$25k bill for 'trivial' tree felling cases
Kapiti council spent $25,600 chasing three failed prosecutions over the cutting of native trees.
Kapiti Coast District Council yesterday revealed costs for the cases against two Otaki couples and a tree cutting contractor.
Community service group manager Tamsin Evans said the council paid $17,500 for legal costs, and $8100 for an ecologist's report.
It comes as the contractor at the centre of the prosecutions says the case has cost him thousands.
On Thursday, council chief executive Pat Dougherty publicly apologised to defendants in the latest cases taken over the cutting of native trees on private land in Otaki.
It came after Environment Court Judge Brian Dwyer discharged couple Keith and Lorraine McLeavey without conviction or penalty, describing the case as ''trivial''.The council then dropped its remaining case against the contractor who performed the work.
Dougherty apologised to the McLeaveys and contractor Monkeyman Tree Services.
He had already apologised to Peter and Diana Standen in April after the council dropped its charges against the couple.
Monkeyman owner Craig Eddie said the decision was almost too little, too late.
''It asks as many questions as it answers. They keep dodging the issue and blaming process, and their advice, and no-one's accountable.''
He said the council operated by making a public apology, and then ''think's that's it''.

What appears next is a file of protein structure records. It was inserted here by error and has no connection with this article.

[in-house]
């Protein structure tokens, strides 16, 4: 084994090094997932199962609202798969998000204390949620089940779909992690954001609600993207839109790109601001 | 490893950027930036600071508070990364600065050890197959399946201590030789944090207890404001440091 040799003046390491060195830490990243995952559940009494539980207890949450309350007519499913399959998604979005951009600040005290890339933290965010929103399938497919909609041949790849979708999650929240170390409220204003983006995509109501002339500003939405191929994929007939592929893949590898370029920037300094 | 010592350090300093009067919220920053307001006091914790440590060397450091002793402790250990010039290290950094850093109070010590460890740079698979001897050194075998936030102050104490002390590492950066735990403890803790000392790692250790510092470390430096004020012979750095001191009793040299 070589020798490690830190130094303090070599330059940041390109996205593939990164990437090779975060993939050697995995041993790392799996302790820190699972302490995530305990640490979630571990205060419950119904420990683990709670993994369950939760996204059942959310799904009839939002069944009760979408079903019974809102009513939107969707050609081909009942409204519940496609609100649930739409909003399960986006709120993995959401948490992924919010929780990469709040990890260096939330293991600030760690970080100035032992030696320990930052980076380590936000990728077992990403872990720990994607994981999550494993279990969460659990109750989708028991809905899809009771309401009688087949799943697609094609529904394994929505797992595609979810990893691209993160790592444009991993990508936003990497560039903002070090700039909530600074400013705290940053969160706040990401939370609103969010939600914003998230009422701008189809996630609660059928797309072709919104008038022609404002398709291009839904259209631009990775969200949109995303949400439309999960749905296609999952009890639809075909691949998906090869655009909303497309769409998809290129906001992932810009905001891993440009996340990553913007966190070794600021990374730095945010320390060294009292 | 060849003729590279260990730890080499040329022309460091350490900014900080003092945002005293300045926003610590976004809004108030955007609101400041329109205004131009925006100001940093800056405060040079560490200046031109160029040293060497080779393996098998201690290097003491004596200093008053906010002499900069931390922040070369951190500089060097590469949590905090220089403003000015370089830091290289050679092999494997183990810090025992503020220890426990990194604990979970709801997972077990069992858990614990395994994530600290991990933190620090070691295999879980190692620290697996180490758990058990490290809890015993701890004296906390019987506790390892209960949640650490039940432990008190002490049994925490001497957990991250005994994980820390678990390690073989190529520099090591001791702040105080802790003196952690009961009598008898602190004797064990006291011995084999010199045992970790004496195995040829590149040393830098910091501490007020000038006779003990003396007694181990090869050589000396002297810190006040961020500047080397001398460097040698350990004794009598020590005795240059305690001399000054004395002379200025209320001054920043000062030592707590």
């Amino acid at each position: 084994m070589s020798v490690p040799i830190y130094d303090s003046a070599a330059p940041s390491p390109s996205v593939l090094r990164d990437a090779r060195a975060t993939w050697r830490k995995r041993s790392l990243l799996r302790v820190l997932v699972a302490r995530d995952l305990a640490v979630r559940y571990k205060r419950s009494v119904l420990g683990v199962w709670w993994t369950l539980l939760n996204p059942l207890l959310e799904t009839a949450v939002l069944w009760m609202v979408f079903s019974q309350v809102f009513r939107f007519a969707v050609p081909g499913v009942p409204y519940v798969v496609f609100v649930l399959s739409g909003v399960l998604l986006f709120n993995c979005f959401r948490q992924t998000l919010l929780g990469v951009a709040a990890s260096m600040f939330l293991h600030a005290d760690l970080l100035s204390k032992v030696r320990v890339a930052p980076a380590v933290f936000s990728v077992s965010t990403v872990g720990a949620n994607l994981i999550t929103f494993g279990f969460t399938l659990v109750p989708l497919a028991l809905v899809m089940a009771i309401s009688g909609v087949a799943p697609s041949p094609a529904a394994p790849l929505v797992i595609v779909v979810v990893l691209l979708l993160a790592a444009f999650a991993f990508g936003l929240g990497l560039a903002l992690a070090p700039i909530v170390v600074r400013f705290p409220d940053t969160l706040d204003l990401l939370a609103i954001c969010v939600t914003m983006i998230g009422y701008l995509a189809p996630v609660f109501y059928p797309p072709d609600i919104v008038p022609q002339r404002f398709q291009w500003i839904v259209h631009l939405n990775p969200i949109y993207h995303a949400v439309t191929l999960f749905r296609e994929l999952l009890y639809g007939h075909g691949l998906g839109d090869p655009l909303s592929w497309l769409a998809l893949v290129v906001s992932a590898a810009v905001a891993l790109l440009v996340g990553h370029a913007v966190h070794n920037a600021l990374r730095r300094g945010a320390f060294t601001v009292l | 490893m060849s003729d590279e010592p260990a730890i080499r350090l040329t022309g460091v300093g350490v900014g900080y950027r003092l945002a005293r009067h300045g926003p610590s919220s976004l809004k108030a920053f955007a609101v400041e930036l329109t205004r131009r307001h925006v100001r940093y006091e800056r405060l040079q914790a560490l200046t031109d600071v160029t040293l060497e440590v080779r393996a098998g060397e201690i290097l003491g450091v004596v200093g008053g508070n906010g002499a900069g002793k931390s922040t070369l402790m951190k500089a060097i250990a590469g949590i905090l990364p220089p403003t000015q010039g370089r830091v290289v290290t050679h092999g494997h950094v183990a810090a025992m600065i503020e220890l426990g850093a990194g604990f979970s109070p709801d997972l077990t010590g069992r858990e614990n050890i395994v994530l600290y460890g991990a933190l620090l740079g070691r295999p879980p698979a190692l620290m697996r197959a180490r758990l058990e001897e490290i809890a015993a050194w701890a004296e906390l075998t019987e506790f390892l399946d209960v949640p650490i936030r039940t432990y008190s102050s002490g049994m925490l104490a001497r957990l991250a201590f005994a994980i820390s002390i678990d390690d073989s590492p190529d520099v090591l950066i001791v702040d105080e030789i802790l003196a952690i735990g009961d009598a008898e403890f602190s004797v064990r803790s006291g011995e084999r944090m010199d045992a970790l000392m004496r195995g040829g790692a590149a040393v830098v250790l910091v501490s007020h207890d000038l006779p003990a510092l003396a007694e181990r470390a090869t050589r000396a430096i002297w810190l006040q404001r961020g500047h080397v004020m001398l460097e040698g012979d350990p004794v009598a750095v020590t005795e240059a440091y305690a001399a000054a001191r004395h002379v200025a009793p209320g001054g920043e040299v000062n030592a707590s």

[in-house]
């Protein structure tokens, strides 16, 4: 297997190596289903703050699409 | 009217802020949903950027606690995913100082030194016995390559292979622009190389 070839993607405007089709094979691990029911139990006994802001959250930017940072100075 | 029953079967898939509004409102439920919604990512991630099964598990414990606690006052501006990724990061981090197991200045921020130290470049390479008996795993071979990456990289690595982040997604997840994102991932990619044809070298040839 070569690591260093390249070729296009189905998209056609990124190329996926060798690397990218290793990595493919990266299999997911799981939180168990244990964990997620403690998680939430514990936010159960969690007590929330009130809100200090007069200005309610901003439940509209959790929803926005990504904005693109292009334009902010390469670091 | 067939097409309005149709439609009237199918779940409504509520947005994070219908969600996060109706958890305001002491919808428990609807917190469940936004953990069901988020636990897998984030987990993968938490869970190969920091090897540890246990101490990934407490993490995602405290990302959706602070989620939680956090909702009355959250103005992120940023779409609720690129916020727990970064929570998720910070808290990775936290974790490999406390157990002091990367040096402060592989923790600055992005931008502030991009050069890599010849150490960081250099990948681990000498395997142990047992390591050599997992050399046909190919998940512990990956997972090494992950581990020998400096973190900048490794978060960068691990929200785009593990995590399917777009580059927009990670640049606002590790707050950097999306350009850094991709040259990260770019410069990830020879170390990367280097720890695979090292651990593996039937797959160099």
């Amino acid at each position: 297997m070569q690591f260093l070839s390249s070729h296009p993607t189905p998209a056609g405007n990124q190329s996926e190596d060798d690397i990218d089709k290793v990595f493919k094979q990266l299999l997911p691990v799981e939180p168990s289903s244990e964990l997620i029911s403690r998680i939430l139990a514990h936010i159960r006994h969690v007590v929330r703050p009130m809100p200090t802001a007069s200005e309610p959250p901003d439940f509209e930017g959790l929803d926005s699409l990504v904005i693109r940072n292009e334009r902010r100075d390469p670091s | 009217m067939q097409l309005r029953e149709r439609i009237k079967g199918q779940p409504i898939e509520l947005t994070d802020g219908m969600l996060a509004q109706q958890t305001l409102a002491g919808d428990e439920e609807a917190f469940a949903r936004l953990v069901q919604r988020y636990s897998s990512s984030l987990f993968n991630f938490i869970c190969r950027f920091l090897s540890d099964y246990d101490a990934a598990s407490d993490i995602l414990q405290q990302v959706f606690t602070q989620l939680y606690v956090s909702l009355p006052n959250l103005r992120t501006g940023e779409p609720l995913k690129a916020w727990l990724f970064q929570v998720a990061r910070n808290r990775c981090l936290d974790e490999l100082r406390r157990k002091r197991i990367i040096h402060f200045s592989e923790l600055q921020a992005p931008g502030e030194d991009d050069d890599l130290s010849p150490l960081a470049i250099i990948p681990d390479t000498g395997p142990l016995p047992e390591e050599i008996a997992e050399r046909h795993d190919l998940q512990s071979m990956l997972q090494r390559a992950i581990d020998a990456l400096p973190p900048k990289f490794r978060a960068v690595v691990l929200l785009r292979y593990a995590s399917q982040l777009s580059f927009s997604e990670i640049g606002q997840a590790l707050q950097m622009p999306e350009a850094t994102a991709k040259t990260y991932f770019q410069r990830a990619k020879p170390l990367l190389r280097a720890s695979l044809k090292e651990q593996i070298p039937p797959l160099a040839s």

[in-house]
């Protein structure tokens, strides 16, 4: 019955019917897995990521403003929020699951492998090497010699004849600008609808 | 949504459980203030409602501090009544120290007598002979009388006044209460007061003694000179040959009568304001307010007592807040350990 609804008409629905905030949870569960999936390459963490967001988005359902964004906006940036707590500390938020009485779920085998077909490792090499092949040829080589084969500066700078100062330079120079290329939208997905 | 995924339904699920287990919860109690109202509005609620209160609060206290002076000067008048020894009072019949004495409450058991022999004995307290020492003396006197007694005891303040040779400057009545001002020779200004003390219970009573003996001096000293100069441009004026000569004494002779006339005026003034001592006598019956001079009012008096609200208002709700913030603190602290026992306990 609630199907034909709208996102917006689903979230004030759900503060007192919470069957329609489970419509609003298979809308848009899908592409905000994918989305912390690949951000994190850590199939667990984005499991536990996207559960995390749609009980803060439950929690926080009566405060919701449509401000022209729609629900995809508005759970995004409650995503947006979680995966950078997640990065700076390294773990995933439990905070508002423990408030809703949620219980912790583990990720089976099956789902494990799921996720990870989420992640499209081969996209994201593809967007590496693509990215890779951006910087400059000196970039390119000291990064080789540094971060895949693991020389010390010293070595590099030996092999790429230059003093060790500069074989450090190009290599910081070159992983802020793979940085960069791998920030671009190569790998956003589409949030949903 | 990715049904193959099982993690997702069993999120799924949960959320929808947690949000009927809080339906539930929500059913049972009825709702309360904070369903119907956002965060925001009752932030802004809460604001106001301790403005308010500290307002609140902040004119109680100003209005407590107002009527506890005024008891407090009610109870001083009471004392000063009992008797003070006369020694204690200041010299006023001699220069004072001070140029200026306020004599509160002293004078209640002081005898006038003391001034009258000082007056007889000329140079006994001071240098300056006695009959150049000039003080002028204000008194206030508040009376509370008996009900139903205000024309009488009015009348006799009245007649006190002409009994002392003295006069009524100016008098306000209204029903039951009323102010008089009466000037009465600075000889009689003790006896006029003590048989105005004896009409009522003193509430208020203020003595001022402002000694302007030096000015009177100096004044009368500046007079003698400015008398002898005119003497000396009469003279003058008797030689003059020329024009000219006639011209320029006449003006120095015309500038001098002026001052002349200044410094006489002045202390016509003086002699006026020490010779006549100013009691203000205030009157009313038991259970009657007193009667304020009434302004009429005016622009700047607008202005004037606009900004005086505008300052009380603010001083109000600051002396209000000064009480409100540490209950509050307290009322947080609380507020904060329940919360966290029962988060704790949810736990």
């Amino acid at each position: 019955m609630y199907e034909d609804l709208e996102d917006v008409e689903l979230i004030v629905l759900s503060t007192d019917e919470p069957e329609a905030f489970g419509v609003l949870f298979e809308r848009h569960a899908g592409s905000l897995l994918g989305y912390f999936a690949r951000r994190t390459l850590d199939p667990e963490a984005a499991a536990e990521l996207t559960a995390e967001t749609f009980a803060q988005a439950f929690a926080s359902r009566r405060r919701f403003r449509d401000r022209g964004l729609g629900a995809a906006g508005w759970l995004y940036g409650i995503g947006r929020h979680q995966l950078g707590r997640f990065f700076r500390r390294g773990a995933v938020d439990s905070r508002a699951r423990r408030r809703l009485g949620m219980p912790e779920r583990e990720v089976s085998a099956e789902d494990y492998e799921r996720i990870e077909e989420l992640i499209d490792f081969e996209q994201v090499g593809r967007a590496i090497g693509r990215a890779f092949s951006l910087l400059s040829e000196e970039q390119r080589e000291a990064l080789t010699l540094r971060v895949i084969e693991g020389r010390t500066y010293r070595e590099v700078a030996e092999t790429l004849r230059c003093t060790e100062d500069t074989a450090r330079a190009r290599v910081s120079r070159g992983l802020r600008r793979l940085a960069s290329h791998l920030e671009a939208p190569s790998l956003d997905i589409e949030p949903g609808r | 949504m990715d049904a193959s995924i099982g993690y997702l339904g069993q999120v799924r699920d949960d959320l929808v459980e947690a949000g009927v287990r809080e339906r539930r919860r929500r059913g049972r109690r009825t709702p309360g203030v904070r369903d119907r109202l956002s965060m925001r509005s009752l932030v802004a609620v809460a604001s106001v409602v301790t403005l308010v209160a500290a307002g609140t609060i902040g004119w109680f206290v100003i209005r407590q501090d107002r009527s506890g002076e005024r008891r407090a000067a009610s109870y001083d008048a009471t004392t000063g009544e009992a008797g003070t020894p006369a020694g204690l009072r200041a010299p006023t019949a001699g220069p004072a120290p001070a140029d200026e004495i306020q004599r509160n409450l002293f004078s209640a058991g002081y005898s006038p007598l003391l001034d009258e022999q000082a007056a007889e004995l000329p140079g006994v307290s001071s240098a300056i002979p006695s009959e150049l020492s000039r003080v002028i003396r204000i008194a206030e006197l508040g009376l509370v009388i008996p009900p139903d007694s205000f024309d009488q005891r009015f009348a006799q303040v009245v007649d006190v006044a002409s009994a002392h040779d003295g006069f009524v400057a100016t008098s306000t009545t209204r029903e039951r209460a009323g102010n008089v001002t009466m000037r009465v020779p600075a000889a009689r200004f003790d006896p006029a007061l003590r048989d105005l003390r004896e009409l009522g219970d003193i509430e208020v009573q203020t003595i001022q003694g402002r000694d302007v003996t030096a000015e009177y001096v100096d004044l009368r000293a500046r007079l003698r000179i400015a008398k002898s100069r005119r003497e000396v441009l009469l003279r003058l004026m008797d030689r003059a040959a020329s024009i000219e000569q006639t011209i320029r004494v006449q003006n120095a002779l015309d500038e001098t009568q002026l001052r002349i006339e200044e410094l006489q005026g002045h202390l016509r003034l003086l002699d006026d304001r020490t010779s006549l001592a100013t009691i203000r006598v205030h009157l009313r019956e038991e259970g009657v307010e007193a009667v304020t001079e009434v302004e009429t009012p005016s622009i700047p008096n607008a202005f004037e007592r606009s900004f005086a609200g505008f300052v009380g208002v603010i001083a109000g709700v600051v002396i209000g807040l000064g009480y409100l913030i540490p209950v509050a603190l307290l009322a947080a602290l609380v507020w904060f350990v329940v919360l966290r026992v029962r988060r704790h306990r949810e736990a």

Dougherty said on Thursday that he had defended the decision to prosecute because he was advised there was sufficient evidence and the case was sound.
''Our senior planning staff had been out to the site. We had a consultant ecologist go to the site and we had external legal advice. The advice was that there was a significant enough breach of the district plan rules to justify a prosecution.''
The council would investigate how that advice was ''so different from the judge's view'', he said.
Dougherty said the council would ask a respected Queen's Counsel to review the processes and advice it received in the cases.
Meanwhile, Eddie said the total - in the thousands - for his legal advice was likely to go close to double figures. ''I haven't rounded it up yet . . . my legal bills haven't all come in yet."
>He would not say whether he would seek costs from the council for the prosecution.In February the Standens went public with their fight against the council over work they say was done for safety reasons.
The Standens, their neighbours the McLeaveys and Monkeyman faced charges for trimming and cutting down native trees without resource consent.
Council dropped the Monkeyman case because Judge Dwyer decided the McLeavey offending was on the trivial end of the scale and did not justify prosecution.Monkeyman had elected for a jury trial and, given the potential cost and Dwyer's comments, the council decided to seek to have the case withdrawn.